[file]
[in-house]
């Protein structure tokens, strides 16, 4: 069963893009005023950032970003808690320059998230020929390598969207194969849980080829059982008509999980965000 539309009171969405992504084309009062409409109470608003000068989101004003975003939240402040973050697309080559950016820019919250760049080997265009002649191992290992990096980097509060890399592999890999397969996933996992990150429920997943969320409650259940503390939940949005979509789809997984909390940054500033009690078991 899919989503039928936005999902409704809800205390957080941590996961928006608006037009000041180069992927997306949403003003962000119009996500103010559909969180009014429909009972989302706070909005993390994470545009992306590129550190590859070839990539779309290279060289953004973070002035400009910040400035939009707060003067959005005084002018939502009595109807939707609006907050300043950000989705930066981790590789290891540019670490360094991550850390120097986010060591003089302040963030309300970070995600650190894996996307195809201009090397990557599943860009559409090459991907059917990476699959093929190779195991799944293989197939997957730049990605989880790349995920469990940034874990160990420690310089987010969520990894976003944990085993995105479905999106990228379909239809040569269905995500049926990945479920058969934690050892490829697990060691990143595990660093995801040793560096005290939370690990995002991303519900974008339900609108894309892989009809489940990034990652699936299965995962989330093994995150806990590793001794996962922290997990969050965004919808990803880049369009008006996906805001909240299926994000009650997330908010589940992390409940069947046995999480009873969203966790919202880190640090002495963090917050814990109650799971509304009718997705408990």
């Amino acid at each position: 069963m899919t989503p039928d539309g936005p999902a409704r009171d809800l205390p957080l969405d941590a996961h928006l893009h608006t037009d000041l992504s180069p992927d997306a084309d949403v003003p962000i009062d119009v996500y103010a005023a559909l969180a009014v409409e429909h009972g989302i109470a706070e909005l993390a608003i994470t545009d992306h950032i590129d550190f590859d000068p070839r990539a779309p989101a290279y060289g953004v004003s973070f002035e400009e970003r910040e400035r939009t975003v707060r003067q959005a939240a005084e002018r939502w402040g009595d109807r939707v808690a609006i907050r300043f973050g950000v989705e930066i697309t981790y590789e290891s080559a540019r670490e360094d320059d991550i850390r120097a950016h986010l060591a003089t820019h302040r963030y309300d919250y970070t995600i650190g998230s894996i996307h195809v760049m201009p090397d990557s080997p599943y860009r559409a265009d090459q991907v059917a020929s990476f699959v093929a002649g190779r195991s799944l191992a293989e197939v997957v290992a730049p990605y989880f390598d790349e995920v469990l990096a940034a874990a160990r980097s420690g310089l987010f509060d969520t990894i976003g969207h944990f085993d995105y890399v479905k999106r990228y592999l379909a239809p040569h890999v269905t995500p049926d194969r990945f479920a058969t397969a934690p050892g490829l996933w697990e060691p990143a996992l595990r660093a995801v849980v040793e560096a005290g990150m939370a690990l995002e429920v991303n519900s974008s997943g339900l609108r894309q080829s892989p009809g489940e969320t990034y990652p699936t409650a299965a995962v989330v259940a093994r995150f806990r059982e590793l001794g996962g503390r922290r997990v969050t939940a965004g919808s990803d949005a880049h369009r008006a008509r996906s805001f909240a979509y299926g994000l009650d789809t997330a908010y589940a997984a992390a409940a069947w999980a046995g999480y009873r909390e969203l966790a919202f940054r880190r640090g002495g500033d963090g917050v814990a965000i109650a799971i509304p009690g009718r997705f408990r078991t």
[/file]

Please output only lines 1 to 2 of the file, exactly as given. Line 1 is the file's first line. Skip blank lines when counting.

[in-house]
């Protein structure tokens, strides 16, 4: 069963893009005023950032970003808690320059998230020929390598969207194969849980080829059982008509999980965000 539309009171969405992504084309009062409409109470608003000068989101004003975003939240402040973050697309080559950016820019919250760049080997265009002649191992290992990096980097509060890399592999890999397969996933996992990150429920997943969320409650259940503390939940949005979509789809997984909390940054500033009690078991 899919989503039928936005999902409704809800205390957080941590996961928006608006037009000041180069992927997306949403003003962000119009996500103010559909969180009014429909009972989302706070909005993390994470545009992306590129550190590859070839990539779309290279060289953004973070002035400009910040400035939009707060003067959005005084002018939502009595109807939707609006907050300043950000989705930066981790590789290891540019670490360094991550850390120097986010060591003089302040963030309300970070995600650190894996996307195809201009090397990557599943860009559409090459991907059917990476699959093929190779195991799944293989197939997957730049990605989880790349995920469990940034874990160990420690310089987010969520990894976003944990085993995105479905999106990228379909239809040569269905995500049926990945479920058969934690050892490829697990060691990143595990660093995801040793560096005290939370690990995002991303519900974008339900609108894309892989009809489940990034990652699936299965995962989330093994995150806990590793001794996962922290997990969050965004919808990803880049369009008006996906805001909240299926994000009650997330908010589940992390409940069947046995999480009873969203966790919202880190640090002495963090917050814990109650799971509304009718997705408990």